NIL Around the Country

Obviously Miami landing Pack through their partnership with Hurricane alum John Ruiz's LifeWallet is one of the biggest statements of the offseason, as is the return of Oscar Tshiebwe at Kentucky with a reported $2,000,000 payday. But it's worth noting that Caleb Love and Armando Bacot returning to North Carolina, Zach Edey to Purdue, and Hunter Dickinson to Michigan, among others, show that top players are willing to continue playing in college in this era. NIL may not be the only factor, but it is certainly one factor for guys that could just as easily be headed overseas to make money if the NBA wasn't going to offer them contracts.

The DYME app connects Arizona fans directly to athletes on an exclusive platform
 Image from @dymetv Twitter

A company offered a $1,000 stipend to all BYU scholarship and walk-on athletes in their football program. Arizona partnered with the DYME App to allow fans to have direct access to fans on an exclusive social media platform. Arkansas boosters have created a consortium connected to various non-profit organizations to provide opportunities for their players. Companies like Gatorade, Newegg, and Cash App have inked individual deals with athletes.

College basketball is retaining top talent in a way it hasn't in years. Programs are benefiting from that largely due to the opportunities NIL offers. And while this likely won't fundamentally change the everlasting reality that the blue bloods are best at attracting top players and marquee programs are the ones that win, there is clearly the opportunity for creative programs to carve a niche. Provided they are willing to move fast and not be afraid to break things. Because at this time, the NCAA doesn't have a clear prohibition and Wisconsin doesn't have any laws preventing it.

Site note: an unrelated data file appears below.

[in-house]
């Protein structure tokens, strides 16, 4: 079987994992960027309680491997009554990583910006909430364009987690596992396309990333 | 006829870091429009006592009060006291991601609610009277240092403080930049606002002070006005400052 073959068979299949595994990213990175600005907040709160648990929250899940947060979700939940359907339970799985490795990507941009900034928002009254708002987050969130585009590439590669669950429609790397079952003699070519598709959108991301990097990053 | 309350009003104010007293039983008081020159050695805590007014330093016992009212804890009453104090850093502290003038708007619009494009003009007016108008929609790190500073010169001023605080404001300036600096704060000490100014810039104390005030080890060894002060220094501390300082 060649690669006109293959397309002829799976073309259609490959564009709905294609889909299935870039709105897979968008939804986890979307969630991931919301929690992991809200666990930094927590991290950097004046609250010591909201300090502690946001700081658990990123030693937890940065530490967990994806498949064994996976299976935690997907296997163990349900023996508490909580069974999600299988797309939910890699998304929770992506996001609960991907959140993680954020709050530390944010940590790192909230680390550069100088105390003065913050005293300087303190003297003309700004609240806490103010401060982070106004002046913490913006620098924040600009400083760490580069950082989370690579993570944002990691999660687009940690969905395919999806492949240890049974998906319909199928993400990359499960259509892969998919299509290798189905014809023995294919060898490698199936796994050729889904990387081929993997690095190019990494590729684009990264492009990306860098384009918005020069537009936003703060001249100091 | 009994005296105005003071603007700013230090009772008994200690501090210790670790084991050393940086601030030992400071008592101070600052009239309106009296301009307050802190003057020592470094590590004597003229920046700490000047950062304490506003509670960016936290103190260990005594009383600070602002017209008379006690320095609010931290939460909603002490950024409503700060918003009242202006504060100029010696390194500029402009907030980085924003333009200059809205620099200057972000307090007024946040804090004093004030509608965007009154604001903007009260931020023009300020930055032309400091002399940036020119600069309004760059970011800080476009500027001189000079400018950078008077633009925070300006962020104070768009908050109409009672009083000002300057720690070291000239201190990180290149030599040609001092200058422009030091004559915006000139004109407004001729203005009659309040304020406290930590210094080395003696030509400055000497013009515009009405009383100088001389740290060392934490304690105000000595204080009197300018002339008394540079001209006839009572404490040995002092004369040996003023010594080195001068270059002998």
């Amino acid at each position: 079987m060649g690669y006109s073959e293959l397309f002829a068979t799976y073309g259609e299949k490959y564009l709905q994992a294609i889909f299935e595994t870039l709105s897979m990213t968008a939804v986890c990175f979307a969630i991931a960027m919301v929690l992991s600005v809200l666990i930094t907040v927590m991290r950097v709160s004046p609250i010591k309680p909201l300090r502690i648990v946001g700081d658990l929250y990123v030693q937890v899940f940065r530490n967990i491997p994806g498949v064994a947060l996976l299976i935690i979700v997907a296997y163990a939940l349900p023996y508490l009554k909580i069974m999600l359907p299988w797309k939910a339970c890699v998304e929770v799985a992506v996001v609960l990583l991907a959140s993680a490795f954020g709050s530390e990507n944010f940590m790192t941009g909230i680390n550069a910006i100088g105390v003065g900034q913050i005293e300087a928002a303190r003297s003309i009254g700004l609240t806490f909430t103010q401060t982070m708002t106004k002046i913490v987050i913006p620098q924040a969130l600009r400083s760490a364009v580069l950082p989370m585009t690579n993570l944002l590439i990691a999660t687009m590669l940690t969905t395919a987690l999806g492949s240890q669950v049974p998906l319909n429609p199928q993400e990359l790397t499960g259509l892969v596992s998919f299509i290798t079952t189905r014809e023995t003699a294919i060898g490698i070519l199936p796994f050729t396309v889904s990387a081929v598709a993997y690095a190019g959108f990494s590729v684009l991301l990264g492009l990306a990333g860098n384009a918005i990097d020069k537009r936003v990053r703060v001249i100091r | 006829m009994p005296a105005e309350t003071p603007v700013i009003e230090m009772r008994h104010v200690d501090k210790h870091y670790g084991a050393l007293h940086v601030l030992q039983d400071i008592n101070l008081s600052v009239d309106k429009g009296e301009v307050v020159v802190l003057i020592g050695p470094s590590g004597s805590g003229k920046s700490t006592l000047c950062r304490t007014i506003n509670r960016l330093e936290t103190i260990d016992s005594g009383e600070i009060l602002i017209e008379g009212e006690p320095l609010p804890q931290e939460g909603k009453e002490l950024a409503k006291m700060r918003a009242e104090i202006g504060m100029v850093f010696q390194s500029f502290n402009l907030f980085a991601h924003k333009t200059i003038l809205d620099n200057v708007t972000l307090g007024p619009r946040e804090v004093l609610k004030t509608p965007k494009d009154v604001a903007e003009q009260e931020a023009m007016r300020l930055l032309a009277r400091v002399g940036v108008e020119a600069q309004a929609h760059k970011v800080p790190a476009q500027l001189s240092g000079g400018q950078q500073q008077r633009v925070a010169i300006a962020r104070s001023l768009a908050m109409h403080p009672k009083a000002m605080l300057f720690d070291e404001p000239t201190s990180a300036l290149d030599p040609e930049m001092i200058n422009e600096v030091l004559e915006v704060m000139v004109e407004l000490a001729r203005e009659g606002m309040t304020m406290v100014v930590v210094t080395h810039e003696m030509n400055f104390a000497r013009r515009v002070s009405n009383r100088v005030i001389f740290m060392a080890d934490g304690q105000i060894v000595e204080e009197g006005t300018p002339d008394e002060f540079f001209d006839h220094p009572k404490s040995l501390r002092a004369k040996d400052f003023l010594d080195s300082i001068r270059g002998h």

Marquette's NIL Role

There will be skepticism about what a relatively small Jesuit school in the Midwest can do when it comes to NIL. However let's not forget that the joint article The Case Against Steve Wojciechowski was published on March 18, 2021 and on March 19, Marquette had pulled together the estimated $6,000,000 it took to force Wojo to walk away. Marquette has wealthy donors that can put money in the pockets of players. And let's not forget, as of 2020 Marquette had the 8th largest basketball budget in the country. The money to fund that comes from donors.